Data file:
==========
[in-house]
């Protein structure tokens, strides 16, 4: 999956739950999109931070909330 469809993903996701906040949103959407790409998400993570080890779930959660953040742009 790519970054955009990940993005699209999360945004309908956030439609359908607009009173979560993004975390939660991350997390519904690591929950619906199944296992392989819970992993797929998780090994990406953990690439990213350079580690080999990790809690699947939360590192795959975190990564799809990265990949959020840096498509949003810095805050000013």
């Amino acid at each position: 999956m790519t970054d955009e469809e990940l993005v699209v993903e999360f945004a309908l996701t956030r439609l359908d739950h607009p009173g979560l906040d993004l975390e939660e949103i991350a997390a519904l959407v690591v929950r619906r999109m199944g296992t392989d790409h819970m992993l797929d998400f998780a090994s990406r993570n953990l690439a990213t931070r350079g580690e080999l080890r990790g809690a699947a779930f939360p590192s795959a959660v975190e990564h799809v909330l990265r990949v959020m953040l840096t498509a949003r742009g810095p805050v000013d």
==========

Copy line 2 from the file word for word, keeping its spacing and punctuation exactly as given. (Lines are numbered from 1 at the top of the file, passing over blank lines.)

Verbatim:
């Protein structure tokens, strides 16, 4: 999956739950999109931070909330 469809993903996701906040949103959407790409998400993570080890779930959660953040742009 790519970054955009990940993005699209999360945004309908956030439609359908607009009173979560993004975390939660991350997390519904690591929950619906199944296992392989819970992993797929998780090994990406953990690439990213350079580690080999990790809690699947939360590192795959975190990564799809990265990949959020840096498509949003810095805050000013």